Coyle includes fascinating details about the behind-the-scenes battles among conservative gun rights advocates. Levy pressed ahead even when the National Rifle Association objected that the timing of the suit wasn’t right. And Alan Gura, whom Levy chose to argue the case before the Supreme Court, told Coyle of his frustration with George W. Bush’s Justice Department under John Ashcroft, who was attorney general when the case first arose, for not pressing the Supreme Court hard enough. “Clearly there are government lawyers who are very jealous of their authority and they don’t need any more constitutional rights out there restricting their freedom of operation,” Gura said.
After Scalia wrote the 5 to 4 decision striking down the District’s handgun ban, he told Coyle in his chambers that he considered the opinion the greatest vindication of his originalist approach to constitutional interpretation. Coyle reports that Justice John Paul Stevens, by contrast, had been so confident of his ability to win a majority that he “circulated his draft dissent before Scalia circulated his draft majority opinion,” on the mistaken belief that his argument would carry the day.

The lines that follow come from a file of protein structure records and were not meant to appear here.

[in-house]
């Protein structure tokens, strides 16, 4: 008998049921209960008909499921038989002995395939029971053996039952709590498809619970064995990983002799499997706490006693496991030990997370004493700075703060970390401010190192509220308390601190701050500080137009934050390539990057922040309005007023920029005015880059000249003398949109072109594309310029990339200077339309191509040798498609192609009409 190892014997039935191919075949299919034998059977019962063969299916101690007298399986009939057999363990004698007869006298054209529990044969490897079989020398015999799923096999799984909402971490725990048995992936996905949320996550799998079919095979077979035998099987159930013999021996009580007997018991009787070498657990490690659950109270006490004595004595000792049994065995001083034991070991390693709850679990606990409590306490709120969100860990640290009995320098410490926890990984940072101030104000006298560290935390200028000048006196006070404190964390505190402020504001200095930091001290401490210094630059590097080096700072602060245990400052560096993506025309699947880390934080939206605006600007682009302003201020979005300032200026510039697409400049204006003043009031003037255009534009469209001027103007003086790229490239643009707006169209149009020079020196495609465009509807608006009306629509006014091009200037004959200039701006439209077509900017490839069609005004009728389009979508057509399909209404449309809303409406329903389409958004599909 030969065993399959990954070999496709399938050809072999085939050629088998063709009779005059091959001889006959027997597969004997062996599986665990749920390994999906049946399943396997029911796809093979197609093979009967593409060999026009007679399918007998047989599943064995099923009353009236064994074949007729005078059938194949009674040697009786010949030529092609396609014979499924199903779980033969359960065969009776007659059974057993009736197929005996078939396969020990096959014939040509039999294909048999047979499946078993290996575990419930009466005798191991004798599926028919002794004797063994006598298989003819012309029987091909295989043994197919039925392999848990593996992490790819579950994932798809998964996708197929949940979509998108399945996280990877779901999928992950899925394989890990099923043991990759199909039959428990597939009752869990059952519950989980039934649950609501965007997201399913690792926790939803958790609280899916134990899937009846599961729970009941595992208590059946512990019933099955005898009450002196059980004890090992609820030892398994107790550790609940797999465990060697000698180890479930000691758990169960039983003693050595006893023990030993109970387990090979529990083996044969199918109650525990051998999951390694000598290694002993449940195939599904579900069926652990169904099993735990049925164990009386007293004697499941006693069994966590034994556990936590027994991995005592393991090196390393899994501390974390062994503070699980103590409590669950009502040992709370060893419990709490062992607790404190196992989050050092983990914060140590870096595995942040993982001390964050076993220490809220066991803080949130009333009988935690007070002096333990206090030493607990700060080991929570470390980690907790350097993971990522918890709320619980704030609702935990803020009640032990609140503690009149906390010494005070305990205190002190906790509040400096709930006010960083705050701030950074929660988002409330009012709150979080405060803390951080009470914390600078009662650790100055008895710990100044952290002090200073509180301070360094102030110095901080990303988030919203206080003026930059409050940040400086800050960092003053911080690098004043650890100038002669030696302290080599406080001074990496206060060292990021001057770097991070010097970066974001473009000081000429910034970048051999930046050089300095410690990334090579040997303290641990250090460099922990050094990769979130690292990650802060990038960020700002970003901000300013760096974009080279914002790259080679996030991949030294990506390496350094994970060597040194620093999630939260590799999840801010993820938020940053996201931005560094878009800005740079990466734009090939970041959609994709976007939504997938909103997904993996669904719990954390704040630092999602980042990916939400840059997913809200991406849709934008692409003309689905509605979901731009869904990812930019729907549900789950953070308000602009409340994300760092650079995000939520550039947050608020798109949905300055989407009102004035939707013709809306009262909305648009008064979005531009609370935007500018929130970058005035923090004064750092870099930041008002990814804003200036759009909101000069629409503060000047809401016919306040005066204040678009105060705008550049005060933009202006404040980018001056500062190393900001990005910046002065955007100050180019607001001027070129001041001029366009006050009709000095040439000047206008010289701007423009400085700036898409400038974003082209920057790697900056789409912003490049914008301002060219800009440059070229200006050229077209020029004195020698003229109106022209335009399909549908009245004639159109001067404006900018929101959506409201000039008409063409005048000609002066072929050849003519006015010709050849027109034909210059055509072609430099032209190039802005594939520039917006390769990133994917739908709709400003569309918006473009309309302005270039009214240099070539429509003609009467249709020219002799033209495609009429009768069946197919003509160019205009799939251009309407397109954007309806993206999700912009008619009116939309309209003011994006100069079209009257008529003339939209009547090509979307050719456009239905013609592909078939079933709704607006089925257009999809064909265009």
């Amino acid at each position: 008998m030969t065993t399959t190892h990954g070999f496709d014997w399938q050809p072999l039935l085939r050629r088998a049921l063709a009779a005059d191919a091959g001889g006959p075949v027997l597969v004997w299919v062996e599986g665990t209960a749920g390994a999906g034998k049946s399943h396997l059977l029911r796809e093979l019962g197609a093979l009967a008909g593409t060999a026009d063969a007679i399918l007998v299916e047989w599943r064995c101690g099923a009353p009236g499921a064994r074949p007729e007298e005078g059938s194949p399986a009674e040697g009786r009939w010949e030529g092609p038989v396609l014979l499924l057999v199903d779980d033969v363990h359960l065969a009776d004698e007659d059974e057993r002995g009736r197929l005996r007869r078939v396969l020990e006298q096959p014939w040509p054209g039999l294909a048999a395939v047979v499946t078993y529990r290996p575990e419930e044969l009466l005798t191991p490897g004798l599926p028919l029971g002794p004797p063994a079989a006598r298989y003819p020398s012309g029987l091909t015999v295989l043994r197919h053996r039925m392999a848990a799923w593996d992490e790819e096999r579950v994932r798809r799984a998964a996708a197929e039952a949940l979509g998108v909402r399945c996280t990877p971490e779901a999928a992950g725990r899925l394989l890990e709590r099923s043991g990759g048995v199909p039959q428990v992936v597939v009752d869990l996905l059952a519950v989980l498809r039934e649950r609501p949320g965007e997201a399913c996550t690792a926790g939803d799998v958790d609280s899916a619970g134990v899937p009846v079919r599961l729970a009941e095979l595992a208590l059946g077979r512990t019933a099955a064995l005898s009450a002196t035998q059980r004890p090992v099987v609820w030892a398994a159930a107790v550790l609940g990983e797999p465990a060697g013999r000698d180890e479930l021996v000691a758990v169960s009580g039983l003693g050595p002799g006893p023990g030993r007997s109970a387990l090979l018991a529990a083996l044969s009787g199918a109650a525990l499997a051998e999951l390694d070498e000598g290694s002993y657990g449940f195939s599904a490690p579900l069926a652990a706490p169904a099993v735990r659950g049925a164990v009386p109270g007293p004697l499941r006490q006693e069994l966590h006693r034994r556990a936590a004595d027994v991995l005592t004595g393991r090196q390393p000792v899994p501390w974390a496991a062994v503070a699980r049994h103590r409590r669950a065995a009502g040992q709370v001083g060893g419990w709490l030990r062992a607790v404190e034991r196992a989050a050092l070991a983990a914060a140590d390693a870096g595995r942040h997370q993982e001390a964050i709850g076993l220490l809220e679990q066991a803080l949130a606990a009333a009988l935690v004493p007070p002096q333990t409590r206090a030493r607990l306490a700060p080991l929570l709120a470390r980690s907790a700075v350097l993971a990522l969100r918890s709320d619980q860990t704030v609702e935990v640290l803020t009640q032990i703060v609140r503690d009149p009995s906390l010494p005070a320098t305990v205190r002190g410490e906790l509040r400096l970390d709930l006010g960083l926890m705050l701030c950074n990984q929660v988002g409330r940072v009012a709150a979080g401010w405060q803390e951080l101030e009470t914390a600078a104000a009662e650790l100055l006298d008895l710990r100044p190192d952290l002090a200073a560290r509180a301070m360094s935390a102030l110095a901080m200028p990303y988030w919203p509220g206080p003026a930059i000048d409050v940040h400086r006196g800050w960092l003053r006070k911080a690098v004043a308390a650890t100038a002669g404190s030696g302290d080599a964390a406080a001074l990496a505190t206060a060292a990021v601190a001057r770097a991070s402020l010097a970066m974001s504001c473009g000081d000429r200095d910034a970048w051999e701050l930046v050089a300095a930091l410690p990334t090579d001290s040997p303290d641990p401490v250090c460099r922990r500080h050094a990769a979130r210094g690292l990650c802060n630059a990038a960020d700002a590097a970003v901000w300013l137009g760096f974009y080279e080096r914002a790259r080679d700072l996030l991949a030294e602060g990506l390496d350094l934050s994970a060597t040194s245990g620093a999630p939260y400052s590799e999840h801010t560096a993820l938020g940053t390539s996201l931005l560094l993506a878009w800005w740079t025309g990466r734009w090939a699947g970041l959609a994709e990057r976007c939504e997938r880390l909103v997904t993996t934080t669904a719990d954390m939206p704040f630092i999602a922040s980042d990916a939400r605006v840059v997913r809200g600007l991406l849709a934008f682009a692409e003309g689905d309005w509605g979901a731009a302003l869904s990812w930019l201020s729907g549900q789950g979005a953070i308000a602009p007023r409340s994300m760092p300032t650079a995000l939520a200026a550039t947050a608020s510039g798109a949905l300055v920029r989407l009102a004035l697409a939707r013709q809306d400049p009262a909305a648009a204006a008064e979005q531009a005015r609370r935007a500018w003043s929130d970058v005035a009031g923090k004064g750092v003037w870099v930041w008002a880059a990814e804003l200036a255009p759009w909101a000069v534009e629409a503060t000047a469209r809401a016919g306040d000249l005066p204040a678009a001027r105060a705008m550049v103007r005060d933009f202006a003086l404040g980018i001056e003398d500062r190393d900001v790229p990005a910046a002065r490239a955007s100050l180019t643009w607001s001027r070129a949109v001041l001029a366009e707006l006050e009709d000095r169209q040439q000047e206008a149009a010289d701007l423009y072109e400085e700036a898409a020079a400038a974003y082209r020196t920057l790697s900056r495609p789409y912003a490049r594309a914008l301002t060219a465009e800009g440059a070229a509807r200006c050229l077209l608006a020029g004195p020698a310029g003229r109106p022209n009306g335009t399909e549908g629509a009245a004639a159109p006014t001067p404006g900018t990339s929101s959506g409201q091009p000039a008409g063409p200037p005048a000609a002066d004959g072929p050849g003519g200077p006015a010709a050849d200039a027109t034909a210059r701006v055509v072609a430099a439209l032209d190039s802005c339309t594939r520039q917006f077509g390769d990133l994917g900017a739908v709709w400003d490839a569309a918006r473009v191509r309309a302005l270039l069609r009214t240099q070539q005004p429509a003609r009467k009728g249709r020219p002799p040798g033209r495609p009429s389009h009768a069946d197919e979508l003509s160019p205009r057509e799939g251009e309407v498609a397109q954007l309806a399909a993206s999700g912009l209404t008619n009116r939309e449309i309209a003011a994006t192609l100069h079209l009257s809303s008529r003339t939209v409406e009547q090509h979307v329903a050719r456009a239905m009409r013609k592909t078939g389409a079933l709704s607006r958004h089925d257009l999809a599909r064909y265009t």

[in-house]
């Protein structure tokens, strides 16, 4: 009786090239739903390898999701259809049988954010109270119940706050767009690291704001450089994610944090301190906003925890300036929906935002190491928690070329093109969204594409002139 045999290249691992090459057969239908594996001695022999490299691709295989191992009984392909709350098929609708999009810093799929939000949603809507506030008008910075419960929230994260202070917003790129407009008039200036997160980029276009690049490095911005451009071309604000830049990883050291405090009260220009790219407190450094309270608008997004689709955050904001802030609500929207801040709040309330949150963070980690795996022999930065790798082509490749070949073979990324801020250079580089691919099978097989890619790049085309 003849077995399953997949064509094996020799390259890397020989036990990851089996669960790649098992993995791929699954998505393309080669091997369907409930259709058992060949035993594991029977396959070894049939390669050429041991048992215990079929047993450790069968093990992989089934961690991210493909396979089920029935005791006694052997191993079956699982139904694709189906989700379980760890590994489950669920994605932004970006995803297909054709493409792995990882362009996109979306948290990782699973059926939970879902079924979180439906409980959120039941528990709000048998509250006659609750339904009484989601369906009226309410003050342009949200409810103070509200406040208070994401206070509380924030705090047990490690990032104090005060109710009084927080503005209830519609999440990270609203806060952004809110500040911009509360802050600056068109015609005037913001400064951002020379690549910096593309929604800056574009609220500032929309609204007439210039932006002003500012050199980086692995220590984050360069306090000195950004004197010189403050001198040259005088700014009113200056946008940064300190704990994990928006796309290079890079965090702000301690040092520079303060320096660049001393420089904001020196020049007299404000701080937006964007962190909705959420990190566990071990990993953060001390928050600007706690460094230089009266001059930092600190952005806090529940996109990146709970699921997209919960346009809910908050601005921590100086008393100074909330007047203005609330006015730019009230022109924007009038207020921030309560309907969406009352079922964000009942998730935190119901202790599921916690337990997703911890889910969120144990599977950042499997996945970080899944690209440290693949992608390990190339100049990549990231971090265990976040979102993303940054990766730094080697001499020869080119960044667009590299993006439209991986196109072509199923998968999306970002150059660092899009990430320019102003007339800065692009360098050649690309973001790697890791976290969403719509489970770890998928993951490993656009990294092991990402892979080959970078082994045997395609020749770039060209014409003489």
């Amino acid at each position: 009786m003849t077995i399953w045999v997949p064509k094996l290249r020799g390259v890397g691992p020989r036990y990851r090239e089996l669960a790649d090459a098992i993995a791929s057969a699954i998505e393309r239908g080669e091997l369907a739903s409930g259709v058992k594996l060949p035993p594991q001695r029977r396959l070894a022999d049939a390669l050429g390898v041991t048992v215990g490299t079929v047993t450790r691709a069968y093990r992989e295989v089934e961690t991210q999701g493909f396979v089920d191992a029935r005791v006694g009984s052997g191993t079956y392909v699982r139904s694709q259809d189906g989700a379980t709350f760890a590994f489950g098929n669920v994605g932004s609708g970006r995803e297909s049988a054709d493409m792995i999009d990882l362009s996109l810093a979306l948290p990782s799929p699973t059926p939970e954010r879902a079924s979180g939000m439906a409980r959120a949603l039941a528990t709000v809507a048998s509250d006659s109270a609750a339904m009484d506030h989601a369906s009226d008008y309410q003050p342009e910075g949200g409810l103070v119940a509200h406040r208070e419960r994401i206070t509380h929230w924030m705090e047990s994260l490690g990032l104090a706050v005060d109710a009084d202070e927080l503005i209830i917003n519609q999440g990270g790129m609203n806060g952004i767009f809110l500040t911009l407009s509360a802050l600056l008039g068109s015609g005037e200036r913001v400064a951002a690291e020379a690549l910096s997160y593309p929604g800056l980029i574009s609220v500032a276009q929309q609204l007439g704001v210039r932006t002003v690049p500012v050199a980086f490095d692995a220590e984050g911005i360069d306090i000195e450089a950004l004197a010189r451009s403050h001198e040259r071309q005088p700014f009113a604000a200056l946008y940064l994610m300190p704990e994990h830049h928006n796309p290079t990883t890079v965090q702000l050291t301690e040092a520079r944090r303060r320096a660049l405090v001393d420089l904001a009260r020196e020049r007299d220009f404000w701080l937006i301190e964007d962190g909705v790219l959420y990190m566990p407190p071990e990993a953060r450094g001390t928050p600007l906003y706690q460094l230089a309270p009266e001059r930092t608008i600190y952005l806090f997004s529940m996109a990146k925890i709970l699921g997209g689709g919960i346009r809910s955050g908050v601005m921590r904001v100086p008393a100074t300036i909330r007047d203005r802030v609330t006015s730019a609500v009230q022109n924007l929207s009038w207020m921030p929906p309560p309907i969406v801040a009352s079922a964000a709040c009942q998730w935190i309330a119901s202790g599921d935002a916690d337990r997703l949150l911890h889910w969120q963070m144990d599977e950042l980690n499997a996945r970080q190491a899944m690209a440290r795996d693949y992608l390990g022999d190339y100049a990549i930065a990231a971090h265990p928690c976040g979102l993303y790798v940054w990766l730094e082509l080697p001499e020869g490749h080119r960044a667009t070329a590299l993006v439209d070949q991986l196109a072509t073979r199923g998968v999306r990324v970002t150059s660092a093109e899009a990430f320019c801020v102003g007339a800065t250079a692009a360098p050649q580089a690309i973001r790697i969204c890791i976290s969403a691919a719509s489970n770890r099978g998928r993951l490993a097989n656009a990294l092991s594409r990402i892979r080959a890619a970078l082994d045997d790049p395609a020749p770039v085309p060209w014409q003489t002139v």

Coyle’s next case study is
, the blockbuster 2010decision that struck down limits on corporate campaign spending in federal elections. After the first oral argument, Malcolm Stewart, who argued the case for the Obama administration, was widely criticized for fatally undermining his case by conceding that the McCain-Feingold campaign finance law might prohibit corporations from funding not only movies (the case had to do with a documentary about Hillary Rodham Clinton) but also books. But three justices told Coyle that the conventional wisdom was wrong — that Stewart’s concession had not led the court to order a reargument of the case. Instead, she reports, the reargument was triggered by Justice Anthony Kennedy’s draft opinion reaching out to protect corporate speech rights expansively, an opinion that provoked Justice David Souter to draft a dissent criticizing the majority for, in Coyle’s words, “moving aggressively to decide issues that . . . had not been fully briefed and argued before the justices.”
In his book “The Oath,” Jeffrey Toobin called Roberts’s push for reargument a “brilliant strategic move” and an effort to help the Republican Party. Coyle offers a more charitable and persuasive explanation: When Souter told Roberts that reargument was necessary to “protect the institution,” the chief justice was moved by the same concerns about institutional legitimacy that would lead him to cast a tiebreaking vote to uphold the Obama health insurance mandate.